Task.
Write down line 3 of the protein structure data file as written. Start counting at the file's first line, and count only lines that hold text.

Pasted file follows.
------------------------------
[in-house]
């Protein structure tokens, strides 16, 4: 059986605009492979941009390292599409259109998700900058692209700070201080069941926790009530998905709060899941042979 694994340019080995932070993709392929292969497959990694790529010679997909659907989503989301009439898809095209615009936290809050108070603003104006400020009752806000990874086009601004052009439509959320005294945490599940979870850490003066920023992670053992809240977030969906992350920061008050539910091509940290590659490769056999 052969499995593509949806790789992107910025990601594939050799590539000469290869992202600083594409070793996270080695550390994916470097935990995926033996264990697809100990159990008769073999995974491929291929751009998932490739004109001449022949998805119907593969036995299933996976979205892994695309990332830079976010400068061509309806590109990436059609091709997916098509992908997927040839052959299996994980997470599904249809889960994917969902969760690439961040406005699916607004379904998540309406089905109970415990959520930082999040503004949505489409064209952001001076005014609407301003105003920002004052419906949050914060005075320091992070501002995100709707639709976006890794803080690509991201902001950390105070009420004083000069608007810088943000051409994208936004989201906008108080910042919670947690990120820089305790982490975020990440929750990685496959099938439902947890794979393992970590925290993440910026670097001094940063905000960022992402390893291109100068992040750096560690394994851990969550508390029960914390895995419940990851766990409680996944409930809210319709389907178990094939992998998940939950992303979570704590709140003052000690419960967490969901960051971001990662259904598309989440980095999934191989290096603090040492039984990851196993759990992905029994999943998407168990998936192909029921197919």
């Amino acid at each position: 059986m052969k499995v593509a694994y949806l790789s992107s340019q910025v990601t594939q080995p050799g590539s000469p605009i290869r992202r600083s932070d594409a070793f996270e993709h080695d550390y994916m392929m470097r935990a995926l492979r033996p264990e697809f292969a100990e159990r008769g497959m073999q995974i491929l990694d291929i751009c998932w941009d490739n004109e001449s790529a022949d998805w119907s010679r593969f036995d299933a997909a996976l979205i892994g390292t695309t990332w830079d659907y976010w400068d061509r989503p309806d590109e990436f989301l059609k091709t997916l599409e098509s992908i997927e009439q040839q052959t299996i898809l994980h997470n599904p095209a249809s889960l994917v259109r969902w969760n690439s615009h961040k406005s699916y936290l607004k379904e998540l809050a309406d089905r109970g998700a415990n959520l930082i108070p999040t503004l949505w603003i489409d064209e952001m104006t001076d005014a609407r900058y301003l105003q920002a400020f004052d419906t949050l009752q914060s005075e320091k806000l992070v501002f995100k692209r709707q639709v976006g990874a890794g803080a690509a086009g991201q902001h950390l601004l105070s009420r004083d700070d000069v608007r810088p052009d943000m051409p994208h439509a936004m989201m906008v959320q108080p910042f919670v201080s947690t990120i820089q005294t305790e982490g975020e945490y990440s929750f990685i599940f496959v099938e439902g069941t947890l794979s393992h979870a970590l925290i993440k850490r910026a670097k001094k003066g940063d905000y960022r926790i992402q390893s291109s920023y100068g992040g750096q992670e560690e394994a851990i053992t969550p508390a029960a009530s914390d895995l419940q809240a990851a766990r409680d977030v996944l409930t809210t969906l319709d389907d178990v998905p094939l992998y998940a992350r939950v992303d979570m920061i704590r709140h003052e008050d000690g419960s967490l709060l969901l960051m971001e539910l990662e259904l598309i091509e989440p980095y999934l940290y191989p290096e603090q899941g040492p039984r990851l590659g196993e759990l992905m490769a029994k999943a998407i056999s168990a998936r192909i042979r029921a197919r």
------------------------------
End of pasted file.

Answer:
């Amino acid at each position: 059986m052969k499995v593509a694994y949806l790789s992107s340019q910025v990601t594939q080995p050799g590539s000469p605009i290869r992202r600083s932070d594409a070793f996270e993709h080695d550390y994916m392929m470097r935990a995926l492979r033996p264990e697809f292969a100990e159990r008769g497959m073999q995974i491929l990694d291929i751009c998932w941009d490739n004109e001449s790529a022949d998805w119907s010679r593969f036995d299933a997909a996976l979205i892994g390292t695309t990332w830079d659907y976010w400068d061509r989503p309806d590109e990436f989301l059609k091709t997916l599409e098509s992908i997927e009439q040839q052959t299996i898809l994980h997470n599904p095209a249809s889960l994917v259109r969902w969760n690439s615009h961040k406005s699916y936290l607004k379904e998540l809050a309406d089905r109970g998700a415990n959520l930082i108070p999040t503004l949505w603003i489409d064209e952001m104006t001076d005014a609407r900058y301003l105003q920002a400020f004052d419906t949050l009752q914060s005075e320091k806000l992070v501002f995100k692209r709707q639709v976006g990874a890794g803080a690509a086009g991201q902001h950390l601004l105070s009420r004083d700070d000069v608007r810088p052009d943000m051409p994208h439509a936004m989201m906008v959320q108080p910042f919670v201080s947690t990120i820089q005294t305790e982490g975020e945490y990440s929750f990685i599940f496959v099938e439902g069941t947890l794979s393992h979870a970590l925290i993440k850490r910026a670097k001094k003066g940063d905000y960022r926790i992402q390893s291109s920023y100068g992040g750096q992670e560690e394994a851990i053992t969550p508390a029960a009530s914390d895995l419940q809240a990851a766990r409680d977030v996944l409930t809210t969906l319709d389907d178990v998905p094939l992998y998940a992350r939950v992303d979570m920061i704590r709140h003052e008050d000690g419960s967490l709060l969901l960051m971001e539910l990662e259904l598309i091509e989440p980095y999934l940290y191989p290096e603090q899941g040492p039984r990851l590659g196993e759990l992905m490769a029994k999943a998407i056999s168990a998936r192909i042979r029921a197919r």